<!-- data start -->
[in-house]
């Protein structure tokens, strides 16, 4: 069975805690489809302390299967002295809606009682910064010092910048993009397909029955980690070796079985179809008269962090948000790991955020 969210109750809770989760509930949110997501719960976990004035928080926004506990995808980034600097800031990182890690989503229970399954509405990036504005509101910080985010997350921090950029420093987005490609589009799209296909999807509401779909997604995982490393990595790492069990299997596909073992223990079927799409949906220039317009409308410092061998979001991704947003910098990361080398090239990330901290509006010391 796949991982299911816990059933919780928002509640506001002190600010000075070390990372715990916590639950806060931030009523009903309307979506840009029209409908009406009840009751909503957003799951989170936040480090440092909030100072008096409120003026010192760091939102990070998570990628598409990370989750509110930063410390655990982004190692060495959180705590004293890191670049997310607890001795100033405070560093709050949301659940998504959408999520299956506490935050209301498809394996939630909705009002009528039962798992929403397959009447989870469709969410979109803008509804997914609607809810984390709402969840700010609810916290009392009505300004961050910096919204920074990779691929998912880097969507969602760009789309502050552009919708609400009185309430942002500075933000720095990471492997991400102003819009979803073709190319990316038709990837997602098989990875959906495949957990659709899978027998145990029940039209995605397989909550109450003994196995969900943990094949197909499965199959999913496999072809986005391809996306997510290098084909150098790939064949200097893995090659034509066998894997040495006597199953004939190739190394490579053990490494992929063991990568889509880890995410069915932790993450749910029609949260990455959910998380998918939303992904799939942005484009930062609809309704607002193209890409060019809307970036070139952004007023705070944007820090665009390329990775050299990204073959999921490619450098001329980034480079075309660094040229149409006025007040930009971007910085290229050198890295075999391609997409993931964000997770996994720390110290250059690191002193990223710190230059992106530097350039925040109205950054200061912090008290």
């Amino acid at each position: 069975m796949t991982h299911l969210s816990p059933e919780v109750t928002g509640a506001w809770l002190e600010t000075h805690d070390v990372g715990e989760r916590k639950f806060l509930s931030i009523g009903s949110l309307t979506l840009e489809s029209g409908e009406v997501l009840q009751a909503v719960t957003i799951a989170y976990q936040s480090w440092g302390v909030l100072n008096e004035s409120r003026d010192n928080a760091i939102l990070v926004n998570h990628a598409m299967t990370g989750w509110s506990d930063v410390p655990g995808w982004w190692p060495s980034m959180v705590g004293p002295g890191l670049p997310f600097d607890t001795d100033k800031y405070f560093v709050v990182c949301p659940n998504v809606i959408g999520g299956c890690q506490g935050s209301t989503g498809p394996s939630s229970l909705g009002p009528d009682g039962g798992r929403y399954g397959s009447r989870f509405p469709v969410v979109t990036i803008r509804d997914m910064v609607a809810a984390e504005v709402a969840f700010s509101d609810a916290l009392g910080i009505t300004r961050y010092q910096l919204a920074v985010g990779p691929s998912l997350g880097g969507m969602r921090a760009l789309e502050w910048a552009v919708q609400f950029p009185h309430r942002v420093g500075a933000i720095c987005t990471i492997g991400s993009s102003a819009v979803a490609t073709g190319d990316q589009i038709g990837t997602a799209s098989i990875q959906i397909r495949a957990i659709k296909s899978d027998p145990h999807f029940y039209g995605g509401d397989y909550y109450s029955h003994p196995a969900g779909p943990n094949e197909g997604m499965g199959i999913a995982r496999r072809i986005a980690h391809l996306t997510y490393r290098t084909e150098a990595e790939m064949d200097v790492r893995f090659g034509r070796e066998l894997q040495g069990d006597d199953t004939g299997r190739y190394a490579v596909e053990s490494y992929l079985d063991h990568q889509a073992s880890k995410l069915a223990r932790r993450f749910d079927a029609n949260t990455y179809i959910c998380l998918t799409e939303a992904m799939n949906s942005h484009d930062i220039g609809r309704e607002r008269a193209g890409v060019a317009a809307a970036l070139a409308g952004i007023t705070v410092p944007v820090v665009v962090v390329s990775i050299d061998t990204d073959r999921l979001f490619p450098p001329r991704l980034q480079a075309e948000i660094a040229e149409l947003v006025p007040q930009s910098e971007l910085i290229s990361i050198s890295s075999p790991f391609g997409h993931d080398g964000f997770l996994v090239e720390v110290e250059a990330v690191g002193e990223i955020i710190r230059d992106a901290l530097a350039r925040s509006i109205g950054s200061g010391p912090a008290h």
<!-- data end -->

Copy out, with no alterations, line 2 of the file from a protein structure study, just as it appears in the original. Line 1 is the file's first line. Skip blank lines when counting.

């Protein structure tokens, strides 16, 4: 069975805690489809302390299967002295809606009682910064010092910048993009397909029955980690070796079985179809008269962090948000790991955020 969210109750809770989760509930949110997501719960976990004035928080926004506990995808980034600097800031990182890690989503229970399954509405990036504005509101910080985010997350921090950029420093987005490609589009799209296909999807509401779909997604995982490393990595790492069990299997596909073992223990079927799409949906220039317009409308410092061998979001991704947003910098990361080398090239990330901290509006010391 796949991982299911816990059933919780928002509640506001002190600010000075070390990372715990916590639950806060931030009523009903309307979506840009029209409908009406009840009751909503957003799951989170936040480090440092909030100072008096409120003026010192760091939102990070998570990628598409990370989750509110930063410390655990982004190692060495959180705590004293890191670049997310607890001795100033405070560093709050949301659940998504959408999520299956506490935050209301498809394996939630909705009002009528039962798992929403397959009447989870469709969410979109803008509804997914609607809810984390709402969840700010609810916290009392009505300004961050910096919204920074990779691929998912880097969507969602760009789309502050552009919708609400009185309430942002500075933000720095990471492997991400102003819009979803073709190319990316038709990837997602098989990875959906495949957990659709899978027998145990029940039209995605397989909550109450003994196995969900943990094949197909499965199959999913496999072809986005391809996306997510290098084909150098790939064949200097893995090659034509066998894997040495006597199953004939190739190394490579053990490494992929063991990568889509880890995410069915932790993450749910029609949260990455959910998380998918939303992904799939942005484009930062609809309704607002193209890409060019809307970036070139952004007023705070944007820090665009390329990775050299990204073959999921490619450098001329980034480079075309660094040229149409006025007040930009971007910085290229050198890295075999391609997409993931964000997770996994720390110290250059690191002193990223710190230059992106530097350039925040109205950054200061912090008290």